Federal labor regulators have concluded that Amazon’s policy of restricting the warehouse access of off-duty employees is illegal, backing a contention of the union that has represented workers at a Staten Island warehouse since winning an election there last year.
In a written communication sent to the union on Wednesday, a lawyer for the National Labor Relations Board’s Brooklyn region, Brent E. Childerhose, said the regional office had determined that the company broke the law by adopting the access rule last summer in response to union activity, and that it had applied the rule in a discriminatory fashion against union supporters.
The Amazon Labor Union contends that the access policy makes it difficult for workers to exercise their right to talk to co-workers about joining or supporting a union.
An Amazon spokeswoman, Mary Kate Paradis, said that the company had adopted the rule to protect employee safety and building security, and that it applied the rule fairly and in a way that “has nothing to do with whether an individual supports a particular cause or group.” Employees continue to have access to nonwork areas outside company buildings, she said.
The case will go to a trial before an administrative law judge unless Amazon settles it beforehand. The losing side can appeal the judge’s decision to the labor board in Washington. A lawyer for the union, Seth Goldstein, said that if the labor board prevailed, Amazon might have to roll back the off-duty-access policy at warehouses around the country. The labor board did not immediately respond to a query about the potential impact.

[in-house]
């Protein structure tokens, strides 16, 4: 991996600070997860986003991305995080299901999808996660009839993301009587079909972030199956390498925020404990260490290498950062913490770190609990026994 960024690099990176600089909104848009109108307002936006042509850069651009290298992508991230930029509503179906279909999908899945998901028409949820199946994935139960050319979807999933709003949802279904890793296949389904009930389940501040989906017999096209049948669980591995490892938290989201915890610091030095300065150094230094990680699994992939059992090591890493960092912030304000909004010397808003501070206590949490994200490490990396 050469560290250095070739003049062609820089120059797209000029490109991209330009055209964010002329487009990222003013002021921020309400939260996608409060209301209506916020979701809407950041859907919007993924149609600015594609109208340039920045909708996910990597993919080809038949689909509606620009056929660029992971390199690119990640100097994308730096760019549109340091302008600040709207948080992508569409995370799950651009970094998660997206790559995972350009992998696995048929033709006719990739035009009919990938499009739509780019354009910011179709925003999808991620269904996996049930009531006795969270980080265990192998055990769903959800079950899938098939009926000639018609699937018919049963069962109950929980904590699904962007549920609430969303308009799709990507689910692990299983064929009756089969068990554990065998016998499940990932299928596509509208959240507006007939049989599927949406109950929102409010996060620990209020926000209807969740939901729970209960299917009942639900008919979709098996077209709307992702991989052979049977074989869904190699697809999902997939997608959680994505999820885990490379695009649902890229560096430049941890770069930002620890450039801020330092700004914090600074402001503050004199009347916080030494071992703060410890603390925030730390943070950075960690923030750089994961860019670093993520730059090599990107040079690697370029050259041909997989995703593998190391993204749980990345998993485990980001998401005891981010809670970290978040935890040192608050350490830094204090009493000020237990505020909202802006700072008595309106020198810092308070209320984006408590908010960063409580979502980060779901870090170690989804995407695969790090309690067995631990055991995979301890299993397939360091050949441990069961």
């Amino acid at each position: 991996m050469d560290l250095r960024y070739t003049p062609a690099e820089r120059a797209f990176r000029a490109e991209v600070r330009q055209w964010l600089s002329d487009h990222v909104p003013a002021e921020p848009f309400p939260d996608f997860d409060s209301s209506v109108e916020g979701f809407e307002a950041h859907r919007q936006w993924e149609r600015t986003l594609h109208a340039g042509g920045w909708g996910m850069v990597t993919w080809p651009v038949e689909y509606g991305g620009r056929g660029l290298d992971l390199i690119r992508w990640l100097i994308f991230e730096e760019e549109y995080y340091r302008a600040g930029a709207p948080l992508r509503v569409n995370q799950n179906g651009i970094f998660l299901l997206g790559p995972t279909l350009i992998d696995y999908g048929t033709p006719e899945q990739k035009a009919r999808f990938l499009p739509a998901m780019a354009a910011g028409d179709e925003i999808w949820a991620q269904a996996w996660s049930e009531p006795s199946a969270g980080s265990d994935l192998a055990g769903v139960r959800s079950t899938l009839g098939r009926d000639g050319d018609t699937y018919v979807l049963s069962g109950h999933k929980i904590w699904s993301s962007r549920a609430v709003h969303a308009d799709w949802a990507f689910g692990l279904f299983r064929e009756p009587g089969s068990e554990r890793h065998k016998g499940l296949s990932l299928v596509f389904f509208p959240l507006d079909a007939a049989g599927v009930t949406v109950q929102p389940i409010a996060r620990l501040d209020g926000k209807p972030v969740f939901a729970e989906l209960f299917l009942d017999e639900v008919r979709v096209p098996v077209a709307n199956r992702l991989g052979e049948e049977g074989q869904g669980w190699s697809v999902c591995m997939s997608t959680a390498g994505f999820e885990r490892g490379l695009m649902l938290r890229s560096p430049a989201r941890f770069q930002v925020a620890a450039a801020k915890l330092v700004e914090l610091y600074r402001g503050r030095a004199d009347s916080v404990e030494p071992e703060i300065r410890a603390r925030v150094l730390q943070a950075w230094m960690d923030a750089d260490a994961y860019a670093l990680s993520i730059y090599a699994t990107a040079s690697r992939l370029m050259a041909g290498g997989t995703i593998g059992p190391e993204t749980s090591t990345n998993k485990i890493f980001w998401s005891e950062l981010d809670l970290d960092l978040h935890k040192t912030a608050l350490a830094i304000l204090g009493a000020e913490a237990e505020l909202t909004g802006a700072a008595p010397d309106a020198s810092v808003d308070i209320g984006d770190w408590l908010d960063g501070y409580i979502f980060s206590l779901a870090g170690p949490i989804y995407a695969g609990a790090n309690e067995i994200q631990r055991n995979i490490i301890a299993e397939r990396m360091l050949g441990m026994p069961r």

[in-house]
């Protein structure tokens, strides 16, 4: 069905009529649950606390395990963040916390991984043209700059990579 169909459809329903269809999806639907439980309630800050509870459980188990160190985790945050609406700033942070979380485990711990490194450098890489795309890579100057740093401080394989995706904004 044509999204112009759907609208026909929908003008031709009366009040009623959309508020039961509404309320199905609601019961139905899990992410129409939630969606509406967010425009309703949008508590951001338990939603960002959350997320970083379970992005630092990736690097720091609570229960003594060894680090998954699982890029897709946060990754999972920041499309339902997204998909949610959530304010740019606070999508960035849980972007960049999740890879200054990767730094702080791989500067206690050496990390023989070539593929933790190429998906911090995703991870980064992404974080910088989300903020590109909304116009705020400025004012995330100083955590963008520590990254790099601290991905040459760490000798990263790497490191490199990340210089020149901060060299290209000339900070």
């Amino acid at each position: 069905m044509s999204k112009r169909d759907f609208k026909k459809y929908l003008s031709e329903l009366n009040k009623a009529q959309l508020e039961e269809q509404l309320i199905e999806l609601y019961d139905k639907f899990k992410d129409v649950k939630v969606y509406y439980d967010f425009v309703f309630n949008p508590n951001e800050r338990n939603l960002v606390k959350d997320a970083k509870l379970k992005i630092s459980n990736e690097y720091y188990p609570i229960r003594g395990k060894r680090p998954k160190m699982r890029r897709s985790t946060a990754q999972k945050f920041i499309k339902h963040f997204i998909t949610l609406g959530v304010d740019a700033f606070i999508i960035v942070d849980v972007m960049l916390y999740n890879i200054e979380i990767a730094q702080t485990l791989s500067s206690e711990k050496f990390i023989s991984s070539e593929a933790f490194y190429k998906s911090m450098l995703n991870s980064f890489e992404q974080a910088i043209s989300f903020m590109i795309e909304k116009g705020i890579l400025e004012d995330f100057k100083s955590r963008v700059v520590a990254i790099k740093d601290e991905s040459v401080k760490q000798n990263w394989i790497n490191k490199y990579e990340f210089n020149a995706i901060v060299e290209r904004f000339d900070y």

The board also said the company had illegally failed to bargain with the union. The result was certified by an N.L.R.B. regional director in January, but the company is appealing the outcome to the labor board in Washington.
The Amazon spokeswoman said it wouldn’t make sense to negotiate changes to how the company operates at the site while Amazon continued to challenge the election’s validity.
Amazon has traditionally forbidden workers from remaining inside its warehouses, including break rooms, if they are not within 15 minutes of their shift. But the labor board reached a settlement with the company to ease the policy nationally in late 2021, as the union campaign at the Staten Island warehouse, known as JFK8, was gaining momentum.
Union organizers attribute their election victory at JFK8 partly to the ability of off-duty employees to talk to co-workers and distribute food and union material in break rooms. They say the loss of such access last summer, not long after their victory, made it far more difficult to reach workers at the warehouse and try to enlist them in a pressure campaign to bring Amazon to the bargaining table.
Under the settlement, Amazon was allowed to reinstitute a more restrictive policy after a few months, but the labor board contends that the manner in which it did so was discriminatory and therefore illegal.
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